Sarah Palin leveled criticism at California's attorney general and others raising questions about her visit to a cash-strapped university, telling supporters that students had better things to do than dive through dumpsters to find out how much she earns speaking.
The former Alaska governor's headline address Friday night at the 50th anniversary celebration at California State University, Stanislaus has drawn criticism and scrutiny since it was first announced. It also attracted sizeable donations for the public school.
Officials have refused to divulge the terms of her contract or her speaking fee, and some details only came to light after students fished part of what appeared to be Palin's contract from a rubbish bin.
"Students who spent their valuable, precious time diving through dumpsters before this event in order to silence someone ... what a wasted resource," she told the crowd dining in the campus cafeteria.
"A suggestion for those dumpster divers: Instead of trying to tell people to sit down and shut up ... spend some time telling people like our president to finally stand up," she said.
The material recovered by the students, which detailed perks such as first-class airfare for two and deluxe hotel accommodations, prompted California Attorney General Jerry Brown to launch an investigation into the finances of the university's foundation arm and allegations that the nonprofit violated public disclosure laws.
"Jerry Brown and friends, come on. This is California," Palin retorted. "Do you not have anything else to do?"
The California Democrat said Palin was wrong to politicize the inquiry, which he said would be objective.
"I don't think she understands the process," he said Friday. "It's about the operation of the foundation to see if they handled things professionally."
Officials say the university foundation that organized the fundraiser is legally exempt from public records requirements.
Friday's sold-out dinner will bring in more than $200,000, making the gala the most successful fundraiser in the university's history, said university foundation board president Matt Swanson.
"We're not here to make a political statement, we're here to make money," Swanson said.
The funds will help pay for scholarships and a variety of pressing campus needs, which the foundation will determine after consulting with university officials, officials said.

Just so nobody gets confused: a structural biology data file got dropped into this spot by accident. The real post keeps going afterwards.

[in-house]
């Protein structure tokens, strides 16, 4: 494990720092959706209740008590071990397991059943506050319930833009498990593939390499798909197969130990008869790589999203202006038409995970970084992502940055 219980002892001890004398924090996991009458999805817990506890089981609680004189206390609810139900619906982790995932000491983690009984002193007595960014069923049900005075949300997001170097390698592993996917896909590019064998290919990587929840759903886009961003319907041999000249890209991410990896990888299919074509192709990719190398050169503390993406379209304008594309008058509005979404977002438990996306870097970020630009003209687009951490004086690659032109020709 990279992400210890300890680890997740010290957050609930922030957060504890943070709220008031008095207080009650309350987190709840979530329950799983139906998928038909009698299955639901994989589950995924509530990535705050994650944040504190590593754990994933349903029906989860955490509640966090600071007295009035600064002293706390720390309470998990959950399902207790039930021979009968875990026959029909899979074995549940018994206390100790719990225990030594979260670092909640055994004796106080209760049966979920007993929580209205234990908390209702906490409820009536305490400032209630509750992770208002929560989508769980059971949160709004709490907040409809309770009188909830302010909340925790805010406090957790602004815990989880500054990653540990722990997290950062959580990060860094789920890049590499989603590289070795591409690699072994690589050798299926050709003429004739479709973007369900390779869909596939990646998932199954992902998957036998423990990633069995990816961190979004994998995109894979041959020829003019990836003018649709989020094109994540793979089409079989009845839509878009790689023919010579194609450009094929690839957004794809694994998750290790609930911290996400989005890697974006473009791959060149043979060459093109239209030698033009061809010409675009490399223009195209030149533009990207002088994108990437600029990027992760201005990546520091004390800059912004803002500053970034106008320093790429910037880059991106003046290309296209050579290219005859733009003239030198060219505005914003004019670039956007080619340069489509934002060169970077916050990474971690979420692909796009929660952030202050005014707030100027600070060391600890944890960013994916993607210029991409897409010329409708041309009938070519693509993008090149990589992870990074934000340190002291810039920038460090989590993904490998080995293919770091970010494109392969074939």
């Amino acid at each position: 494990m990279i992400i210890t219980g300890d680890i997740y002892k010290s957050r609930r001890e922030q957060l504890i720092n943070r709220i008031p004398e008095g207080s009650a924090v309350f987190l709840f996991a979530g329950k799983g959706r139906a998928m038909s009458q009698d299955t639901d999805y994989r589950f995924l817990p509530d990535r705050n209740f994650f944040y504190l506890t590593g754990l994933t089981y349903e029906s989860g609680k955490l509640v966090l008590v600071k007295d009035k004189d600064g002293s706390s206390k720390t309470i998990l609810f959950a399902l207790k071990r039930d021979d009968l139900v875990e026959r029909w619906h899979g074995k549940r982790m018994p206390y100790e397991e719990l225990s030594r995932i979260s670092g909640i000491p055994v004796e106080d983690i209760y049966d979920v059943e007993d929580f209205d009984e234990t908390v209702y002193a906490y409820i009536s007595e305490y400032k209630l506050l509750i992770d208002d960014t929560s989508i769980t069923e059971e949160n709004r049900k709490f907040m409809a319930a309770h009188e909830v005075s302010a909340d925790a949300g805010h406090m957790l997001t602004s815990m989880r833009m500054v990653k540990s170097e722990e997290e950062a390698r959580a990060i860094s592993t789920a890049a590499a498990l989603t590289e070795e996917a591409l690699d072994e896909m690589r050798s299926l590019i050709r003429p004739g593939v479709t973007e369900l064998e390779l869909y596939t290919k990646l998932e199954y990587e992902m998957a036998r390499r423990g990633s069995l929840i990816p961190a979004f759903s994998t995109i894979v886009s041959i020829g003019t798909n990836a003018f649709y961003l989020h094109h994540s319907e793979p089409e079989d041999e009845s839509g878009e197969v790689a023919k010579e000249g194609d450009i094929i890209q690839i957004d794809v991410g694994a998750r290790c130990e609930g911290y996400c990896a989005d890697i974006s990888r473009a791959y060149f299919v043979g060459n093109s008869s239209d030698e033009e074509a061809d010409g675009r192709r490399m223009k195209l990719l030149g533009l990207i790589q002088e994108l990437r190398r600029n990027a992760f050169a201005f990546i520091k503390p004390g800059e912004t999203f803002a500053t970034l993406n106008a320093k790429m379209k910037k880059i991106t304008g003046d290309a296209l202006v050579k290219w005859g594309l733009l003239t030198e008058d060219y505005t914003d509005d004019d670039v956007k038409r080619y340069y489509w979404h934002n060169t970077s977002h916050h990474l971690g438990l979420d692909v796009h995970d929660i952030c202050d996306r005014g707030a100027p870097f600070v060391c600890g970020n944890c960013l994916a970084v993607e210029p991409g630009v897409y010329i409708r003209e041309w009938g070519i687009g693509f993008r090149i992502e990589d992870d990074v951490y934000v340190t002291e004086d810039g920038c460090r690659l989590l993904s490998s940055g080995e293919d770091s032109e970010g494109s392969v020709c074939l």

In preparation for the 2008 Republican vice-presidential candidate's arrival, workers transformed the dining hall into a glitzy gala hall, draped with crimson tablecloths, festooned with orchids and surrounded by chain-link fences.
"We cannot believe the stuff that has gone on with our campus over Sarah Palin's visit," said Alicia Lewis, 26, who was one of the team that retrieved the paperwork from a trash container in April. "Now they're fencing the campus off? It's outrageous."
University spokeswoman Eve Hightower said the extensive fencing and extra security were standard procedure for large campus events and said the university had remained open to students going to class.
Last month, CSU Stanislaus released dozens of documents in response to California Public Records Act requests from The Associated Press and the open-government group Californians Aware.
The paperwork included e-mails documenting the university's efforts to limit public fallout over Palin's visit, but it did not include information about her contract. Palin has commanded fees as high as $100,000.
About 100 protesters stood outside on the campus's leafy grounds raising up a Sarah Palin-shaped pinata and signs lettered "Spill, Baby, Spill" and "Open The Books," and chanting about school budget cuts.
"I was expecting quite a few protests," said Palin, who was accompanied by her daughter Willow. "It's been nothing but absolute loveliness here in this part of California, in spite of some of the hoopla around this dinner."
The rural university, like dozens of other public colleges, has had to cut some classes and cancel several scholarships as a result of California's ongoing financial woes.
A group of about 30 Palin supporters from local tea party chapters also came to campus Friday afternoon, waving large American flags and carrying placards that read "Support Free Speech."
Palin has endorsed former Hewlett-Packard Co. chief executive Carly Fiorina in her bid to unseat Democratic Sen. Barbara Boxer, but a Fiorina spokeswoman said Palin would not be making any stops on behalf of the campaign.
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